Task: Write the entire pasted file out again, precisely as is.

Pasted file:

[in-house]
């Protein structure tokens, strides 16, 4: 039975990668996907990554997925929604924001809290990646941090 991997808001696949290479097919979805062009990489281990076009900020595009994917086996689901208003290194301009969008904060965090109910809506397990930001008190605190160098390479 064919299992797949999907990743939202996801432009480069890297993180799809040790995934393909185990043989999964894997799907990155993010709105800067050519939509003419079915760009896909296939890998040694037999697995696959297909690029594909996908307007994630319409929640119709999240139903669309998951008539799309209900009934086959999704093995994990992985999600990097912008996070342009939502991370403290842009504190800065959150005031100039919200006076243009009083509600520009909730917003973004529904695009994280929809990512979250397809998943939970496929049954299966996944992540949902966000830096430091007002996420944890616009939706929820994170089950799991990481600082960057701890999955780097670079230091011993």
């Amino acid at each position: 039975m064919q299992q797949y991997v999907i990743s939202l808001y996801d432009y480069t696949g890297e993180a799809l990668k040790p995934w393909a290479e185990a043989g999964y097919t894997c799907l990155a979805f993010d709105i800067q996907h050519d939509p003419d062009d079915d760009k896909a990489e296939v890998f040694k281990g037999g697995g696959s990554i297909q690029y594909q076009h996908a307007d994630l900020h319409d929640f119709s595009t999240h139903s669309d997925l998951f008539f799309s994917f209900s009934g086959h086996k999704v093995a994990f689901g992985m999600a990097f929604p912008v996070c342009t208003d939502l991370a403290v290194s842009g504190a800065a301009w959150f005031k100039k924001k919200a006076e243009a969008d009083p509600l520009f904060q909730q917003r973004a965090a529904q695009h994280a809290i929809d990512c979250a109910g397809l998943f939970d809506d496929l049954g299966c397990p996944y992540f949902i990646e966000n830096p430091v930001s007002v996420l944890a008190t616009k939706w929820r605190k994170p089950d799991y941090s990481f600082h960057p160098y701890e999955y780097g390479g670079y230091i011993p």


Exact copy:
[in-house]
């Protein structure tokens, strides 16, 4: 039975990668996907990554997925929604924001809290990646941090 991997808001696949290479097919979805062009990489281990076009900020595009994917086996689901208003290194301009969008904060965090109910809506397990930001008190605190160098390479 064919299992797949999907990743939202996801432009480069890297993180799809040790995934393909185990043989999964894997799907990155993010709105800067050519939509003419079915760009896909296939890998040694037999697995696959297909690029594909996908307007994630319409929640119709999240139903669309998951008539799309209900009934086959999704093995994990992985999600990097912008996070342009939502991370403290842009504190800065959150005031100039919200006076243009009083509600520009909730917003973004529904695009994280929809990512979250397809998943939970496929049954299966996944992540949902966000830096430091007002996420944890616009939706929820994170089950799991990481600082960057701890999955780097670079230091011993």
């Amino acid at each position: 039975m064919q299992q797949y991997v999907i990743s939202l808001y996801d432009y480069t696949g890297e993180a799809l990668k040790p995934w393909a290479e185990a043989g999964y097919t894997c799907l990155a979805f993010d709105i800067q996907h050519d939509p003419d062009d079915d760009k896909a990489e296939v890998f040694k281990g037999g697995g696959s990554i297909q690029y594909q076009h996908a307007d994630l900020h319409d929640f119709s595009t999240h139903s669309d997925l998951f008539f799309s994917f209900s009934g086959h086996k999704v093995a994990f689901g992985m999600a990097f929604p912008v996070c342009t208003d939502l991370a403290v290194s842009g504190a800065a301009w959150f005031k100039k924001k919200a006076e243009a969008d009083p509600l520009f904060q909730q917003r973004a965090a529904q695009h994280a809290i929809d990512c979250a109910g397809l998943f939970d809506d496929l049954g299966c397990p996944y992540f949902i990646e966000n830096p430091v930001s007002v996420l944890a008190t616009k939706w929820r605190k994170p089950d799991y941090s990481f600082h960057p160098y701890e999955y780097g390479g670079y230091i011993p």